Ladies and gentleman...A crowd gathers for the official opening of uMbilo’s Rhumbelow Sellhole in September 1929
Ladies and gentleman...A crowd gathers for the official opening of uMbilo’s Rhumbelow Sellhole in September 1929

Theatre still rocking after all these years ... but only just

By Mervyn Naidoo Time of article published Oct 10, 2021

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THE Rhumbelow Theatre has provided meaningful support to local arts events, mainly musical productions, over the past two decades, but their “mother ship” venue in uMbilo has been rocked by financial difficulties.

To avoid their Rhumbelow Shellhole venue on Cunningham Road, uMbilo, and their overall operations from plunging into complete dire straits, the theatre's volunteers' needed to find resourceful ways to keep their acts alive and happening.

Their latest offering is screenings of big international arts productions at their Umbilo venue, which is a Moth (Memorable Order of Tin Hats) Hall that was built in 1929 and customised over the years to suit theatre productions.

Ladies and gentleman...A crowd gathers for the official opening of uMbilo’s Rhumbelow Sellhole in September 1929

Roland Stansell, the driving force behind Rhumbelow Theatre, said they will be screening theatrical productions that have been filmed in London and other places like Royal Shakespeare, Royal Ballet, Royal Opera and some other big name shows.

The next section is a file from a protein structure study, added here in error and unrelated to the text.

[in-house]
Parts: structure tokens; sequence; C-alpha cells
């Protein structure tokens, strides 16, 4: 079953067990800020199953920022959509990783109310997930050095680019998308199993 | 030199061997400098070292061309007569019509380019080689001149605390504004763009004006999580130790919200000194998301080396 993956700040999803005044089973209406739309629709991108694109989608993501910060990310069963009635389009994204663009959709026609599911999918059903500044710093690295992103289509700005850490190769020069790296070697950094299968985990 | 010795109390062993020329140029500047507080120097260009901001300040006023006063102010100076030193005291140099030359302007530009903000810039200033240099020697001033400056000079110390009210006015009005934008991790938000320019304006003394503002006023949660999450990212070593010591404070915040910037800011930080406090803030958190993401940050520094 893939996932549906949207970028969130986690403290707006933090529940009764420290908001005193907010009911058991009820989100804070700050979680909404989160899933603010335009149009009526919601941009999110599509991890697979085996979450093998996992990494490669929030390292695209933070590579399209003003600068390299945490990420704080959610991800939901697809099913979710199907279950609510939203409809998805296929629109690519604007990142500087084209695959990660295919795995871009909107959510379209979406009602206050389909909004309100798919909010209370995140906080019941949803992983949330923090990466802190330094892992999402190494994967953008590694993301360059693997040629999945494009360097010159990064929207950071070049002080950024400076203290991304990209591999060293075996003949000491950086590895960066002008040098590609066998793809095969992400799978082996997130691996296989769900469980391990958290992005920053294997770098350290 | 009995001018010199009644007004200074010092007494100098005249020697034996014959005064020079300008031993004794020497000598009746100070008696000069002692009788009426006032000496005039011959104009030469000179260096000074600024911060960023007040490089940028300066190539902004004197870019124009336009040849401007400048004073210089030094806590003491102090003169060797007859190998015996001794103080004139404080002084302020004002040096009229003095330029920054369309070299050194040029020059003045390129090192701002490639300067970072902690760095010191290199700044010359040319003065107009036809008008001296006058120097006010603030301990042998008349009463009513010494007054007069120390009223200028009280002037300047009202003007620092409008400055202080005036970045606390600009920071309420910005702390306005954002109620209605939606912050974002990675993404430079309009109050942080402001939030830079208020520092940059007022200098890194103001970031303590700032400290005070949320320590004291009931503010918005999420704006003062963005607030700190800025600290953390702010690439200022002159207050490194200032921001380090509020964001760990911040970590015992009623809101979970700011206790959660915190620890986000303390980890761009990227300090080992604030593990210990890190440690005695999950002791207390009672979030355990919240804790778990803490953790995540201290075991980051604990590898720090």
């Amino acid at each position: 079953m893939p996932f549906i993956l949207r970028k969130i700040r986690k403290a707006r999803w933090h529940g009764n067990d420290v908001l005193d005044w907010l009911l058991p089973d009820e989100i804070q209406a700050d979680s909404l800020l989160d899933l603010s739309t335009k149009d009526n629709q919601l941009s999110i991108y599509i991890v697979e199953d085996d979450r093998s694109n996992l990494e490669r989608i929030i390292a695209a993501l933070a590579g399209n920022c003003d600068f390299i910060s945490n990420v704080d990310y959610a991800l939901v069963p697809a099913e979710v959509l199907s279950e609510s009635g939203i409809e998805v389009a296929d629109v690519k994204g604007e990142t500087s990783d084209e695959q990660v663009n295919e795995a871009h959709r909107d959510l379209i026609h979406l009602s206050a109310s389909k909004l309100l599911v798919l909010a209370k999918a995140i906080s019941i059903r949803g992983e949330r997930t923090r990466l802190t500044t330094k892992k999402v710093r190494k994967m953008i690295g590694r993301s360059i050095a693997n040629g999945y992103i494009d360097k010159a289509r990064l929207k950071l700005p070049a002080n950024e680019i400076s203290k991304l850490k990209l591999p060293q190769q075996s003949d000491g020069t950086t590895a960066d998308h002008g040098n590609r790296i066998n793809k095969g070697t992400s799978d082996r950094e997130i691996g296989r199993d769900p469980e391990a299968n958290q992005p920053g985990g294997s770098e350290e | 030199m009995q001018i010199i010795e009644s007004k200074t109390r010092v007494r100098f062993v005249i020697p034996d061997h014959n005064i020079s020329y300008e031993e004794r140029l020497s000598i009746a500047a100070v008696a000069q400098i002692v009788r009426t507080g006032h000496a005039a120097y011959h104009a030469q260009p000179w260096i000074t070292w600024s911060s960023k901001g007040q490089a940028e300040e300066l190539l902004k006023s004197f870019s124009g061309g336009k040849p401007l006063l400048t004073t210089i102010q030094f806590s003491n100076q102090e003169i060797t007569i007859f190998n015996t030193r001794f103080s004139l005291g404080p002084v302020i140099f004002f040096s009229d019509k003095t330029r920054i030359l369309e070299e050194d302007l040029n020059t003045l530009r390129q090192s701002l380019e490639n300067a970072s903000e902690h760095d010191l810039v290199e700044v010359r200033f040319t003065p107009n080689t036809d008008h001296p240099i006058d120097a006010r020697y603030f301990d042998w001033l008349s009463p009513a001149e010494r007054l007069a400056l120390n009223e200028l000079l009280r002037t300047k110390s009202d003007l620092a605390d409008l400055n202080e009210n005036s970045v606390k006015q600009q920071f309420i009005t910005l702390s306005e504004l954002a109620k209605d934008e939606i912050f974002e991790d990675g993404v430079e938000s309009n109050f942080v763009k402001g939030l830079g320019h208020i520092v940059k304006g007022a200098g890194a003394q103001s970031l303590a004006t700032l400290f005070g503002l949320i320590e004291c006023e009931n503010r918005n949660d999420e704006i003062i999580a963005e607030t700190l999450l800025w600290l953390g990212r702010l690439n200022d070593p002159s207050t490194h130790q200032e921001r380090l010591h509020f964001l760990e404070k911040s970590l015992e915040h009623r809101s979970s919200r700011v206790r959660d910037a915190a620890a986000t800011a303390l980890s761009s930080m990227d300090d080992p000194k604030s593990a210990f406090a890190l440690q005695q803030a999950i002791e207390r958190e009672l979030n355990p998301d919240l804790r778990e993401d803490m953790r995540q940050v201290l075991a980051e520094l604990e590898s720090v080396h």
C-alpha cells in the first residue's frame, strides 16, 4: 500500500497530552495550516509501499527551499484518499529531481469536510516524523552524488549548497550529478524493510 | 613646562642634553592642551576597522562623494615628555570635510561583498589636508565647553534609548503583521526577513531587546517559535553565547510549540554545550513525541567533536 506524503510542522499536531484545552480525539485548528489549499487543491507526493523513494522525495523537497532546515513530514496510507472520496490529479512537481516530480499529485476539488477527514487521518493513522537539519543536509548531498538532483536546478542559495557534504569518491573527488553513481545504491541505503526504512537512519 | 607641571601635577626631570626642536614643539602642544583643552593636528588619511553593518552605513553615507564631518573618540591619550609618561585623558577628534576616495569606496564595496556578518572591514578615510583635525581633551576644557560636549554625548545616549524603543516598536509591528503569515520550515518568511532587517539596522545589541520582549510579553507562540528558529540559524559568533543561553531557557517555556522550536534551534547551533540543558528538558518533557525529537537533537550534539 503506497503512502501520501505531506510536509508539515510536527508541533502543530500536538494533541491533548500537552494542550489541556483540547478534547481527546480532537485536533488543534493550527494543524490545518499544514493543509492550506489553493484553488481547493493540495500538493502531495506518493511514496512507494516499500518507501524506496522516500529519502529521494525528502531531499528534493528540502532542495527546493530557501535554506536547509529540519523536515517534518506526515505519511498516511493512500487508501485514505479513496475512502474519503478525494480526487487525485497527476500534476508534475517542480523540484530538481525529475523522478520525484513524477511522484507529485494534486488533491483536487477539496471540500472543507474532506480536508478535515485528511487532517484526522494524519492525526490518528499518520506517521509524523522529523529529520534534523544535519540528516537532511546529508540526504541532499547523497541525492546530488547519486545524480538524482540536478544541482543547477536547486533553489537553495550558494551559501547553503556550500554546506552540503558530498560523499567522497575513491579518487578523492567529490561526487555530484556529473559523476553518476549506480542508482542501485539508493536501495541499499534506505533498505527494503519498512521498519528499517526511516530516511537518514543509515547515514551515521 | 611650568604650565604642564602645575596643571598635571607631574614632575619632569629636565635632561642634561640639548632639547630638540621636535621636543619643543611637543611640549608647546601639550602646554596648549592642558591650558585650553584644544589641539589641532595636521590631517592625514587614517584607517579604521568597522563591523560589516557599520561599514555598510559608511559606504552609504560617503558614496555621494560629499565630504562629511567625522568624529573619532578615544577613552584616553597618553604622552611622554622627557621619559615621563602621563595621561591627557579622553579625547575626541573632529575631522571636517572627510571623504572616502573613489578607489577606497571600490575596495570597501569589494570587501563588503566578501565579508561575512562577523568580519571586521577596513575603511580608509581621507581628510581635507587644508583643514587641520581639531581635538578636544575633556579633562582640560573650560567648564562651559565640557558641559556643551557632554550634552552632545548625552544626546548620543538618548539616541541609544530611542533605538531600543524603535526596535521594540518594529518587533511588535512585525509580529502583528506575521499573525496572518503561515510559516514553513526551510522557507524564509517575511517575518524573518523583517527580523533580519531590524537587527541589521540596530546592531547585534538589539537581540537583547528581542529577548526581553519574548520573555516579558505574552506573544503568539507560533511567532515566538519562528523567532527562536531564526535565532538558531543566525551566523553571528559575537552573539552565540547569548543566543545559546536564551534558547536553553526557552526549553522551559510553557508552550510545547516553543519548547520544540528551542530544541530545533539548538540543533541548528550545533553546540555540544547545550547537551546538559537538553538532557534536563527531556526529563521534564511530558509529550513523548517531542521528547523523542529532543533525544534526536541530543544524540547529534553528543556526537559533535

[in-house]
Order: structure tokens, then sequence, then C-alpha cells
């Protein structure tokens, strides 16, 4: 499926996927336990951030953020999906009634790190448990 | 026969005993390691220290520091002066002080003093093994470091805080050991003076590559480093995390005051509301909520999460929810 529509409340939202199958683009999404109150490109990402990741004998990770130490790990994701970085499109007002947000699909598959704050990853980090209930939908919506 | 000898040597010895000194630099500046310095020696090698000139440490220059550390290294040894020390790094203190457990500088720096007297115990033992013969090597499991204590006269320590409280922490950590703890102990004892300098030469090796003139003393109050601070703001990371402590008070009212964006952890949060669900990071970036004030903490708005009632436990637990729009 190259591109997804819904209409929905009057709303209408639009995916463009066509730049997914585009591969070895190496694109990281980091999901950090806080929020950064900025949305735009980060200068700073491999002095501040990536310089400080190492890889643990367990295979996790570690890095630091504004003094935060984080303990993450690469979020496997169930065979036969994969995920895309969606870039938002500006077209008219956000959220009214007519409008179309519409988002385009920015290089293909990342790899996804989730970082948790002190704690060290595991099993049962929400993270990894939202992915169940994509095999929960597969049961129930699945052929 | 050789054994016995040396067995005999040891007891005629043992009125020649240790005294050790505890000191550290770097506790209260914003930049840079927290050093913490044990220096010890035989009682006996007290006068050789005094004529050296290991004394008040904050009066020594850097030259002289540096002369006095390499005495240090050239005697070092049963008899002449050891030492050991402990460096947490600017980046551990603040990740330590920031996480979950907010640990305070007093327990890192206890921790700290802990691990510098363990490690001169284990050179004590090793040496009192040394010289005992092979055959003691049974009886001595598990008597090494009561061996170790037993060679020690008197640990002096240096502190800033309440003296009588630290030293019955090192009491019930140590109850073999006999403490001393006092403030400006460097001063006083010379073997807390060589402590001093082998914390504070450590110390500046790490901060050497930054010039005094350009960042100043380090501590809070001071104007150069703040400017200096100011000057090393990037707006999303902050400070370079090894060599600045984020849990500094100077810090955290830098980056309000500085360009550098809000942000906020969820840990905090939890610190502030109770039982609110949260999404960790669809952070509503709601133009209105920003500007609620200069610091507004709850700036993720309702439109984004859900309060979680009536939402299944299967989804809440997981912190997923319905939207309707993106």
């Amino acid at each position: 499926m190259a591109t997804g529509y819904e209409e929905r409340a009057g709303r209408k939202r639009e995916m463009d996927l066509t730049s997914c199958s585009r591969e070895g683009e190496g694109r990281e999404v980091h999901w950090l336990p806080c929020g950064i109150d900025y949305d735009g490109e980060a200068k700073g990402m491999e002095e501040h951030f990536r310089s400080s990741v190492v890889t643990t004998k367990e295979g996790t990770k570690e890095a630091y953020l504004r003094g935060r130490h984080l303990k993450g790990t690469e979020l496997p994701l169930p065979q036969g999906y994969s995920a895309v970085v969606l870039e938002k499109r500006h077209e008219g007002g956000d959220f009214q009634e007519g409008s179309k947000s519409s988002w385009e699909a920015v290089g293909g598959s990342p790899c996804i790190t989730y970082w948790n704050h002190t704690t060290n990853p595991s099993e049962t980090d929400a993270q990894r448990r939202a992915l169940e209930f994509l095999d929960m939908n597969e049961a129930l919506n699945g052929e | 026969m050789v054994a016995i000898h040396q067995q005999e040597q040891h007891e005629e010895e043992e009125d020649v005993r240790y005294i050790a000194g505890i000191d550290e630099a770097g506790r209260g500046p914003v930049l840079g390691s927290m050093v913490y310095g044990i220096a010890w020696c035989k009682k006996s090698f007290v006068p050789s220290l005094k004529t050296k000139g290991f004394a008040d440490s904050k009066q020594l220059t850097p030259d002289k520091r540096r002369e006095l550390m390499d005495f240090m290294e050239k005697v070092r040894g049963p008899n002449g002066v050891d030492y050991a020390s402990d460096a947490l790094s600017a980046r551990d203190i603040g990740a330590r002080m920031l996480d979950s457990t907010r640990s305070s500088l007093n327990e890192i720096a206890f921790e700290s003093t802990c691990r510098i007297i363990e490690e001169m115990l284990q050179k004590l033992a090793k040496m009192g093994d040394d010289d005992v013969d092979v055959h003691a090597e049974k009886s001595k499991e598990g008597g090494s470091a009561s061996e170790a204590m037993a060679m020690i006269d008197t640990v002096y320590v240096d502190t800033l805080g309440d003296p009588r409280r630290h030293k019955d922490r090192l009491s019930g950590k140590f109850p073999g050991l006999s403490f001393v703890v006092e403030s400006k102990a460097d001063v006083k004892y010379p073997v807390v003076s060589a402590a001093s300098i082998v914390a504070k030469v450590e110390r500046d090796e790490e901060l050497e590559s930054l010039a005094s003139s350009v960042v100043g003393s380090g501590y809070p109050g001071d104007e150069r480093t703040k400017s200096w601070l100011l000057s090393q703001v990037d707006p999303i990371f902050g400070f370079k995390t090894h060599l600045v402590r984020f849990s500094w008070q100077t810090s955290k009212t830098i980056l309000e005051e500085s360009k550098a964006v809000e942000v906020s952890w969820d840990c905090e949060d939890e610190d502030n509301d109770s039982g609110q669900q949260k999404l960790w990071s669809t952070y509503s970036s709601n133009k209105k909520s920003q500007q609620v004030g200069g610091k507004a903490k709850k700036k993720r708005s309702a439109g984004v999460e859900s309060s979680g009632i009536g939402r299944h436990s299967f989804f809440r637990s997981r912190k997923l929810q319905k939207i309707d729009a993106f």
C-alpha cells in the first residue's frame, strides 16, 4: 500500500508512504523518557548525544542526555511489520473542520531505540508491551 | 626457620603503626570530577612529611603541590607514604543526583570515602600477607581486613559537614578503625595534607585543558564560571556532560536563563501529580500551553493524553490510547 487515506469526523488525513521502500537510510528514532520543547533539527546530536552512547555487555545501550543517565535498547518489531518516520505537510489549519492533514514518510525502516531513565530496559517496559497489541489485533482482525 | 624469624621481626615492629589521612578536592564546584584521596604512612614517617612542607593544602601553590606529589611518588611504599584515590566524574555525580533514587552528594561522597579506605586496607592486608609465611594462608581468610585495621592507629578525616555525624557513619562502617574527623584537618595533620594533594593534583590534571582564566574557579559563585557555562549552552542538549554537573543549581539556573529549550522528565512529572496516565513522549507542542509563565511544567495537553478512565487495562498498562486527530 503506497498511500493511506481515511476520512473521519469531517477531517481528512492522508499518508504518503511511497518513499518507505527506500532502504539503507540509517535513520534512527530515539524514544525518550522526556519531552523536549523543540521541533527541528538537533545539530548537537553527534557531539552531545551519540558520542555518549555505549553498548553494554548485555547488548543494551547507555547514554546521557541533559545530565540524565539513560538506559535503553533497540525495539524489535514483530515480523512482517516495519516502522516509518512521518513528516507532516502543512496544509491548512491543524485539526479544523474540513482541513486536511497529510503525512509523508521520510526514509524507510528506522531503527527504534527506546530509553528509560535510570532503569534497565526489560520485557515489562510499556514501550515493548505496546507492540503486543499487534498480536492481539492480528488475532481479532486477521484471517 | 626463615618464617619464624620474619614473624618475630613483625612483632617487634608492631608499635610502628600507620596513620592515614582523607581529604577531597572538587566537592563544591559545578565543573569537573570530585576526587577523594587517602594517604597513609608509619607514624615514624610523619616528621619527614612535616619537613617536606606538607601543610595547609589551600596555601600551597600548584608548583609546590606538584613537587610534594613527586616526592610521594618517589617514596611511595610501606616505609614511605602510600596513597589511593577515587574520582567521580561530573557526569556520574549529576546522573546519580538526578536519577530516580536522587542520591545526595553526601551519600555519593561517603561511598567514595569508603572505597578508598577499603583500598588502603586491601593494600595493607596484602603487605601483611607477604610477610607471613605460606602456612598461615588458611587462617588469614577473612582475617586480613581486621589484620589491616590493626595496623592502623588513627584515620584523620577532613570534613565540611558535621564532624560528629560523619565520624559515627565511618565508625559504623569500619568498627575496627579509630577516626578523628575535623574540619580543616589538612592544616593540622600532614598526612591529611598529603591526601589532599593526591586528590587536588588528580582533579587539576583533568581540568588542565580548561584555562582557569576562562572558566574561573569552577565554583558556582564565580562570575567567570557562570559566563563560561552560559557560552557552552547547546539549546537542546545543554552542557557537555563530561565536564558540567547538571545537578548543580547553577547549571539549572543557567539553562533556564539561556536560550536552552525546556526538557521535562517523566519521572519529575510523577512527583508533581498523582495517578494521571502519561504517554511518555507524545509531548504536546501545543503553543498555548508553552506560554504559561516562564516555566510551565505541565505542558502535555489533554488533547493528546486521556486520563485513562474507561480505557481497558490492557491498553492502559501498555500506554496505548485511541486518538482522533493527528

Rhumbelow Theatre’s driving force, Roland Stansell, with an album of memories.

“The Cliff Richard AP concert is scheduled for November. Three days after the live event, we will be screening it in Durban along with other cinemas in the country.

“We have become like a cinema nouveau, but we don't want to steal someone else's brand so we are calling it Rhumbelow Classic Cinema, and we do our screenings during the week.”

Stansell said the new venture became necessary because everyone in the arts and entertainment industry was struggling and “uMbilo is in a tight corner right now”.

“We are trying to bring in a new audience so that we can keep going. We have tried many things over the years.

Some work, some don't,” Stansell said.

He said the classic Nutcracker production will be screened in December.

“It finishes on December 23, we start screening the event that has not been seen by the public, unless you are in London, from the 23rd. Presently we are showing the musical Kinky Boots.”

Rhumbelow Theatre came alive in 2001 after Stansell and four of his friends partnered with the uMbilo Shellhole.

“We were a group called the Family Players, doing drag shows mainly at the Tafta premises on South Beach and other old age homes to raise funds.”

But with time they struggled to get people to attend their four shows annually at South Beach so they looked for a new venue and discovered the Moths hall in uMbilo with a “quaint stage and a lovely arch”.

After negotiating with the Moths, they entered into a partnership in 2001.